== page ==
Thursday, November 13, 2008

7 SECRET AGENT: Are You Hooked?

GENRE: Young Adult

"Mother," I say, with as much distain as I can possibly muster, "you are ruining my life."

She smiles her sweetest smile. And can I just say, there is nothing more annoying than when you're trying to make a point and your mother just keeps on pretending everything is normal, like she hasn't just delivered the lowest blow of your entire life.

"Don't be so dramatic, Lexie," she says, and actually has the nerve to roll her eyes at me. "I'm not saying you can't go. I'm just saying I'm not paying for it."

I am speechless. Well, okay, not quite. "But that's the same thing," I say, not sure how she hasn't realized this already.

Mom crinkles her brow. "Of course it's not the same thing."

I crinkle my brow right back at her. "Don't be stupid Mother." I wonder if my use of ‘Mother' is starting to push it. I always carefully reserve it for times when it really needs to count, and even then, I usually try to use it only once per argument.

She sighs. "You're just going to have to earn the money on your own. You're thirteen now. Plenty old enough to get a job."

This time I really am speechless.

Did she just say job?

I mean, as if. How am I supposed to raise six thousand dollars? No job in the world pays that much. It's not as if I have years to save up or anything. I'm thirteen! I mean gawd,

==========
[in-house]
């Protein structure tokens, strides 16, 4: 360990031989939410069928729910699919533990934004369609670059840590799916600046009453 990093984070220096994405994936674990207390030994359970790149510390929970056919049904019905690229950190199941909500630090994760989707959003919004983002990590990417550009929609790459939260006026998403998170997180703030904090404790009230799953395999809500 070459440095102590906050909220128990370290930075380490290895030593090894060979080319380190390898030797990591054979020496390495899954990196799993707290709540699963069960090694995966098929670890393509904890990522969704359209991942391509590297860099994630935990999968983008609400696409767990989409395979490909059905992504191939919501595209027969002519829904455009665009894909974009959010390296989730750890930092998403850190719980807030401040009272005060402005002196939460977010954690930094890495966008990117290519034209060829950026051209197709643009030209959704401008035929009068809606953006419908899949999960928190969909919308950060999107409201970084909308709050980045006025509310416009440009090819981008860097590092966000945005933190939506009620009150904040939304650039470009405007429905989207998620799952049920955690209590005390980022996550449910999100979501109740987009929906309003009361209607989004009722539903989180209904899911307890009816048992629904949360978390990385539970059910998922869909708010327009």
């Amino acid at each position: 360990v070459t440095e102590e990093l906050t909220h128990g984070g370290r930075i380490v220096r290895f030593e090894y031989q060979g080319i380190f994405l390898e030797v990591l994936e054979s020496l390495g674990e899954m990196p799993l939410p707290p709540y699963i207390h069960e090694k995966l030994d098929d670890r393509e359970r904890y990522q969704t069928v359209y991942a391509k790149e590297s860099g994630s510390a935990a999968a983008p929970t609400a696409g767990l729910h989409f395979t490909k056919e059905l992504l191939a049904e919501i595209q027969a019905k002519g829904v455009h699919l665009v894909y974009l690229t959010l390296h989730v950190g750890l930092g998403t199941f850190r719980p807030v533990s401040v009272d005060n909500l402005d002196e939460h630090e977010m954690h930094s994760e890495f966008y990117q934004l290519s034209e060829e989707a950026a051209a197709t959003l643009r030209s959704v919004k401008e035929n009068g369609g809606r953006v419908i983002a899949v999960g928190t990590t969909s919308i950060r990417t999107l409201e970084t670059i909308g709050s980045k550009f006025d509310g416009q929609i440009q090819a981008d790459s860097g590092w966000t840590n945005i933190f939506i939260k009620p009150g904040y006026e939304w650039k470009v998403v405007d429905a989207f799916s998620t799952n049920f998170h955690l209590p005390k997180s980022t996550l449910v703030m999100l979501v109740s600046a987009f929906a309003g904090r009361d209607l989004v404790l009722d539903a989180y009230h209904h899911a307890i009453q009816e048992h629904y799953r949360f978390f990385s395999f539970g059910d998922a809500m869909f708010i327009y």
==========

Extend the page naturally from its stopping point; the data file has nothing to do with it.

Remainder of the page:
1. I would read on to see what she's trying to buy (recalling when I was fifteen, I started working because I needed $10,000). And also to see if the voice evens out a little bit - meaning less dialogue/reaction and more narration.

    I think this could work, but I'm not sure if it's YA.

  2. I don't know. I don't really like the way it's written.


  3. Sorry, not hooked.

    I really don't like reading in the present tense. Also, for me, the character came across as angsty and a bit self-centered. I don't really enjoy reading this style of thing.

  4. I disagree with those above--I really liked it. She sounds precocious, and I'm guessing she might lose some of her angsty-ness as she matures during the book.

    The only thing that caught me: the "as if." I immediately thought of the movie Clueless. I don't know if this is something teens say much any more.

    But I would definitely read on--Lexie sounds fun.

  5. Present tense puts me off, but that's just a personal bias and by no means a criticism. I do have a problem with a thirteen year old calling her mother "stupid" and the mother not chastising her for it. That's a bad roll model for a teen, especially a passive mother who doesn't stand up for herself to her own child.

  6. I agree with Karen. The "stupid" comment bothered me and made me like the character less. I also am not a fan of present tense and found it distracting.

    However, I like the voice of the character and am curious about what she wants to buy. I think she'd have a hard time getting a job at her age, so that may be a challenge in the plot itself?

  7. I have to say that I liked it too. I don't mind the present tense. I think the voice is pretty good, and I like the passive aggressiveness of the mother. I'd read on to find out what the 13 yo wants to buy and why it's 6K. :)